Fort Worth can't afford to fall behind in park development

Posted Saturday, Apr. 20, 2013  comments  Print Reprints

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sanders April 14 was a gorgeous Sunday in North Texas, and thousands of people took advantage of the sunny day by heading for Fort Worth's parks.

I drove around several parks that day, all the while thankful for those visionaries who more than 100 years ago understood the importance of open space to the quality of life in any city.

Trinity Park was packed with people picnicking, biking, walking and having parties. By the way, that Fort Worth park ranks 50th among the nation's most visited, with 1.5 million visitors a year, according to the "2012 City Park Facts" compiled by the Trust for Public Land.

The Fort Worth Botanic Garden was also bustling with folks, as were Log Cabin Village and the Fort Worth Zoo, where the overflow parking lot was full that afternoon. The zoo's attendance that Sunday was 8,171, and it was 9,476 the day before, communications director Alexis Wilson said.

Across town at Gateway Park there also were hikers and joggers, but they were outnumbered by the soccer players using the park's well-groomed fields.

Fort Worth, the 16th-largest city in the U.S., has 259 parks totaling more than 11,600 acres. That sounds like a lot, but this fast-growing city that brags about its amenities has fallen woefully behind in addressing its park and recreation needs.

In acres of parkland per 1,000 residents, according to the Trust for Public Land, Fort Worth has 5.3 acres compared with Austin, with 15; Houston, 12.4; Dallas, 10.7; Plano, 9.3; and Arlington, 7.6.

The data lists Fort Worth 48th in total spending on parks and recreation per resident. While that is one place ahead of Dallas, it is behind Plano and Arlington. Fort Worth ranks 39th in the country in the number of park playgrounds per 10,000 residents.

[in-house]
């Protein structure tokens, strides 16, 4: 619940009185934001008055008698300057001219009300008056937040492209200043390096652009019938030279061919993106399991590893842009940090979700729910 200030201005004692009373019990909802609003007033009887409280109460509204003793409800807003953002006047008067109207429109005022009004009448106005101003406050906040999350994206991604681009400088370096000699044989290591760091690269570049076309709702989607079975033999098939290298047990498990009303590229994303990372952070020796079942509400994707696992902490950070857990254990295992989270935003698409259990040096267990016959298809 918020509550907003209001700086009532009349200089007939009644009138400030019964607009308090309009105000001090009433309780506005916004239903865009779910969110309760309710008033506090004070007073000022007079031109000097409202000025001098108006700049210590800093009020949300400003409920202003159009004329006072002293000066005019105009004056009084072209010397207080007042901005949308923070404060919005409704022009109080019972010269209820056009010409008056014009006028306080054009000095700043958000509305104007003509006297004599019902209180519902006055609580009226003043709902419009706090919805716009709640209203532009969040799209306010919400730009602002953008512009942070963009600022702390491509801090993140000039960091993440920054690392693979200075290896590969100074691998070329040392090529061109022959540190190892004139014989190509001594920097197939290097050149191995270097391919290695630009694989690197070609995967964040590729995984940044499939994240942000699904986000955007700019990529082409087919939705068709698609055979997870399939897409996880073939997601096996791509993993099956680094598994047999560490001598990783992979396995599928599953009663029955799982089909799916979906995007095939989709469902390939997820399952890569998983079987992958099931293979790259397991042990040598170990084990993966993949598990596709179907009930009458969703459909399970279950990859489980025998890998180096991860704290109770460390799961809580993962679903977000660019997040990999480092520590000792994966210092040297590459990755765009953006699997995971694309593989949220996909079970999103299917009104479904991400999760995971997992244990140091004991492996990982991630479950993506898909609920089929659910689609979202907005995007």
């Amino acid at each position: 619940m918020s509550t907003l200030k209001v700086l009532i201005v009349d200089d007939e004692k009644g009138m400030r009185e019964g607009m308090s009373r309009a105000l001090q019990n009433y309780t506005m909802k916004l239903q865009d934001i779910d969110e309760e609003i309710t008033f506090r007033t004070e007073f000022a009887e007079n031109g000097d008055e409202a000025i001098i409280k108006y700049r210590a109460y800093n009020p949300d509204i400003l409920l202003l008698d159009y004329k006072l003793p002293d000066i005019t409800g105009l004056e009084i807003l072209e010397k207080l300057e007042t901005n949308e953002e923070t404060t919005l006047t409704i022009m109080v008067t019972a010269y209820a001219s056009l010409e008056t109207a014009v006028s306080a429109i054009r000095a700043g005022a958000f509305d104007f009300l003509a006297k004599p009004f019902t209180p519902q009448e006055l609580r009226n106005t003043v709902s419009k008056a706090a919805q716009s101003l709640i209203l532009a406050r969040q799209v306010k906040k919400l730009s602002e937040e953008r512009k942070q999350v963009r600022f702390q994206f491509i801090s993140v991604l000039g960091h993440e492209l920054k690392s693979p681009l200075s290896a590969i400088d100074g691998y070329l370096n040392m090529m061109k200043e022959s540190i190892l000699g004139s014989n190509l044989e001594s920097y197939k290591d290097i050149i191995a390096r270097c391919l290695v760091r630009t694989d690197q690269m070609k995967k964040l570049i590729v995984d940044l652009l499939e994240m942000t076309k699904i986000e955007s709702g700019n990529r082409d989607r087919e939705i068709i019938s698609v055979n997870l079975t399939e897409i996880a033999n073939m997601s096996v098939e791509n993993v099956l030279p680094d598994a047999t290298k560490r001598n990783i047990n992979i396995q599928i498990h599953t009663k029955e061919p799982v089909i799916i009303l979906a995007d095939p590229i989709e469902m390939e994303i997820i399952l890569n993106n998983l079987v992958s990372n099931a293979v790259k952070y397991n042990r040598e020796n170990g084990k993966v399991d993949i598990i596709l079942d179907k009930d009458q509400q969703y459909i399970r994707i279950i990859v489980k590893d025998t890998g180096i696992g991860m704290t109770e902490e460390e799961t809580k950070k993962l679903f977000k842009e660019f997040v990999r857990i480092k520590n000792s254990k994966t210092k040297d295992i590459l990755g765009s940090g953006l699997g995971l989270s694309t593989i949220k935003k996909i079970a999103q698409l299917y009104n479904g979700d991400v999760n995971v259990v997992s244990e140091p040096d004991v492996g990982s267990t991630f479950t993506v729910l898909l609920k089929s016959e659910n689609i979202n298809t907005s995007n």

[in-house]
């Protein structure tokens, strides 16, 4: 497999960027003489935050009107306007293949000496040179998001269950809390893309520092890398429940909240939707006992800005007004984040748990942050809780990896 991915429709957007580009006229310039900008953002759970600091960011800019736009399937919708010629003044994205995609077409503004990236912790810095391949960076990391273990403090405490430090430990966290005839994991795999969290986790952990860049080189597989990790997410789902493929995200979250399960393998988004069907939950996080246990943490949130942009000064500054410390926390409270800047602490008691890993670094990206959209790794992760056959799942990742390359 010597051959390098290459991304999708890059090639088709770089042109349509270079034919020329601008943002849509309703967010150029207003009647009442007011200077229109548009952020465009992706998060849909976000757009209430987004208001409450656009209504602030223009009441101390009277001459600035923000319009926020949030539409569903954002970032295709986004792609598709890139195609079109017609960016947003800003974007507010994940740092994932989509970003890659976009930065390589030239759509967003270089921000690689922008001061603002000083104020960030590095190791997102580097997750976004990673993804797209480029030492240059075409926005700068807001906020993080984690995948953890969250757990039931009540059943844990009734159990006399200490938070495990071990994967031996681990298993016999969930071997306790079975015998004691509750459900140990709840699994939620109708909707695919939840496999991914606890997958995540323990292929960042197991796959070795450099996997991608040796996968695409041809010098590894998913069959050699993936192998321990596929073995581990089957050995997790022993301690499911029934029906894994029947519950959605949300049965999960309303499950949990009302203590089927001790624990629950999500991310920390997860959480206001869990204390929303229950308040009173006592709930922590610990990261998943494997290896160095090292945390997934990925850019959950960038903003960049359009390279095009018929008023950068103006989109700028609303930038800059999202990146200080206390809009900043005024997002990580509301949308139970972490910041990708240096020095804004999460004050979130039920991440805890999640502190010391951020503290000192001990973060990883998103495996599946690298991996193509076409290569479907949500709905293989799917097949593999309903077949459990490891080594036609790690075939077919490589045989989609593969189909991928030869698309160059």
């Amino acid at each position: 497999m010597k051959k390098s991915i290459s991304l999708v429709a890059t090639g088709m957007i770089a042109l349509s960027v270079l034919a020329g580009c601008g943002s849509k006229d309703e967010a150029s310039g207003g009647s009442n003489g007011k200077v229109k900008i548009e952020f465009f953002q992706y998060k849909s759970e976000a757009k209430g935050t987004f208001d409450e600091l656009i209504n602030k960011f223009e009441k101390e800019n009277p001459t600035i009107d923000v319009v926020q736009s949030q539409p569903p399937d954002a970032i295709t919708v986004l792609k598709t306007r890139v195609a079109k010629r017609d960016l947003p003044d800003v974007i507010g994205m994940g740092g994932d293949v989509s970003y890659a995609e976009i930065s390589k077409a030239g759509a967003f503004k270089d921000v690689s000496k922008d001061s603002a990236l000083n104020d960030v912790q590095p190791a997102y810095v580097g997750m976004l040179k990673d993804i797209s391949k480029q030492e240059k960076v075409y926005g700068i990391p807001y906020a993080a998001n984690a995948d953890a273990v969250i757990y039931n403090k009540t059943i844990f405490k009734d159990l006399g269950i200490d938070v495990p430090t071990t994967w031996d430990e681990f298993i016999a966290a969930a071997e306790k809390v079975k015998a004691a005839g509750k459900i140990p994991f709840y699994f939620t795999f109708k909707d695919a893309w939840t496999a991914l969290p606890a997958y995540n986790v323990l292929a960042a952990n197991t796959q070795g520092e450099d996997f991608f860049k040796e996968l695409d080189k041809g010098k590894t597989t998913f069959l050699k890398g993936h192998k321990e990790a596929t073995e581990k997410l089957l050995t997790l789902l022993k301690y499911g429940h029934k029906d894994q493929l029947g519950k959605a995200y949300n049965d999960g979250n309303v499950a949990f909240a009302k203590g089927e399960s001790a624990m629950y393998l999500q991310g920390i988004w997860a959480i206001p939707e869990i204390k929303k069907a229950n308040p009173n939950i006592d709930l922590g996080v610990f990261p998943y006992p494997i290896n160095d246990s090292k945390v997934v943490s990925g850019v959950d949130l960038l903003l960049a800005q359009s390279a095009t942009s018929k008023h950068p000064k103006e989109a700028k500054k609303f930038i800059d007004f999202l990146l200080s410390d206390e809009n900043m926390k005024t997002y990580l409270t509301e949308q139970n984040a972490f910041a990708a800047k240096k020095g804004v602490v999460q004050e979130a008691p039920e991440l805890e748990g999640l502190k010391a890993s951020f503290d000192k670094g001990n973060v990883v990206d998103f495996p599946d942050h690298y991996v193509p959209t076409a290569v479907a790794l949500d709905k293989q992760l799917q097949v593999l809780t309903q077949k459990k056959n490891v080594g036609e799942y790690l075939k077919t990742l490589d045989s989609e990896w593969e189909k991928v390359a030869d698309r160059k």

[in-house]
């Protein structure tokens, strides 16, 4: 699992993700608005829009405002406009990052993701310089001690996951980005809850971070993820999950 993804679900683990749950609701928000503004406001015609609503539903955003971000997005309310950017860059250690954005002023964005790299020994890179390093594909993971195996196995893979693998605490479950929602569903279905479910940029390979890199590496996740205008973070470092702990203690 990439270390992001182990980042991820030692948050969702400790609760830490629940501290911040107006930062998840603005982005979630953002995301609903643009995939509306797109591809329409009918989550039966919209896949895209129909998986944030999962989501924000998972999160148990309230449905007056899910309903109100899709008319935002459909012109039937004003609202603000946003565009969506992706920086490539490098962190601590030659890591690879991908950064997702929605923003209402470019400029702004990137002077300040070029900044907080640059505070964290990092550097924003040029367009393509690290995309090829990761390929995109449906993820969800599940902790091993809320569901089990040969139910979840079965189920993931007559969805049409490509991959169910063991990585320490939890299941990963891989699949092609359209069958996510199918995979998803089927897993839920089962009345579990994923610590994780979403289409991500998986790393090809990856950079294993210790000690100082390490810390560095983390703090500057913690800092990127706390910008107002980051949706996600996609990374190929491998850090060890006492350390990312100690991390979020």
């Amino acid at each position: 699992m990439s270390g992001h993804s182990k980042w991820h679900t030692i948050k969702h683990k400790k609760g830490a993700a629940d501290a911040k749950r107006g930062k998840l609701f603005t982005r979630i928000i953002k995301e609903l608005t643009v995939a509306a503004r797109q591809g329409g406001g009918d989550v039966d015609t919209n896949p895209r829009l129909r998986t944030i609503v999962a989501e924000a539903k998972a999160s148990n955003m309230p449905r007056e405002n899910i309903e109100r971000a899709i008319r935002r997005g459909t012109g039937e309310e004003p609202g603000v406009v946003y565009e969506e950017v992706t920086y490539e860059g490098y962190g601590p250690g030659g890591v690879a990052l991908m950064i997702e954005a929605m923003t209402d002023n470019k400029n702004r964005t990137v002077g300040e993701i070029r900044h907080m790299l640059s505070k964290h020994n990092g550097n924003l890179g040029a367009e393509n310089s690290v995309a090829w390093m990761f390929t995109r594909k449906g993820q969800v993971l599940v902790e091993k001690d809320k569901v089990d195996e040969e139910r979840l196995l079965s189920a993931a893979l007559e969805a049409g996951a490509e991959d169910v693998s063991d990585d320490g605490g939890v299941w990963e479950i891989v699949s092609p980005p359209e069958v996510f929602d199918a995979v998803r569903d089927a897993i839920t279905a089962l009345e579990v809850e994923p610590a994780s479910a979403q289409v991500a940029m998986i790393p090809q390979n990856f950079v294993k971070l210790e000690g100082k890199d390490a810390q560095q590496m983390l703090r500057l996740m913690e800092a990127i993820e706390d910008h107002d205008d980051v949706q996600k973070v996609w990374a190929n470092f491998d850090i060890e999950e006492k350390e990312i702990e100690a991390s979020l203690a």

In addition to those already mentioned, the city has some jewels among its park spaces -- like the Fort Worth Nature Center and Wildlife Refuge, which the "2012 City Park Facts" lists as the 25th-largest park in the country with 3,662 acres.

The city has been making some headway in parkland acquisition and construction, last year closing Z Boaz Golf Course on the west side for conversion to a multipurpose park. And in 2011, Fort Worth spent $7 million for 245.77 undeveloped acres west of Blue Mound Road and south of U.S. 287 for creation of Northwest Community Park.

But that's not enough to keep up with the rapid growth.

City staff and council members are already in talks about a $276 million bond program that likely will be submitted to the city's voters next year. Because of street and related infrastructure needs, 72 percent of that bond money (about $196 million) probably will be set aside for transportation. So far, only $14.5 million would be allocated for parks and recreation, although several council members have indicated they think that figure is too low.

I realize there are always competing needs for any bond package, and I understand trade-offs that the politicians have to make to satisfy various constituencies. But we must stop shortchanging our parks.

Again, consider those who had the vision back in 1873 to begin setting aside land for outdoor public spaces. Remember the words of George Edward Kessler, a prominent city planner who devised a plan for the city's parks in 1909 while on a train to Fort Worth.

He wrote, "In the competition of cities for new and desirable population, no other element of advertisement is worth so much as an ample and attractive park system, making a pleasant city in which to live comfortably. You will find, as others have, that this point alone will return to you all your possible investment in comfort and good appearance."

Perhaps this will give council members something to think about as they develop the package of projects for the bond election.

Maybe it will help focus their "vision."

Bob Ray Sanders' column appears Sundays and Wednesdays.


Twitter: @BobRaySanders

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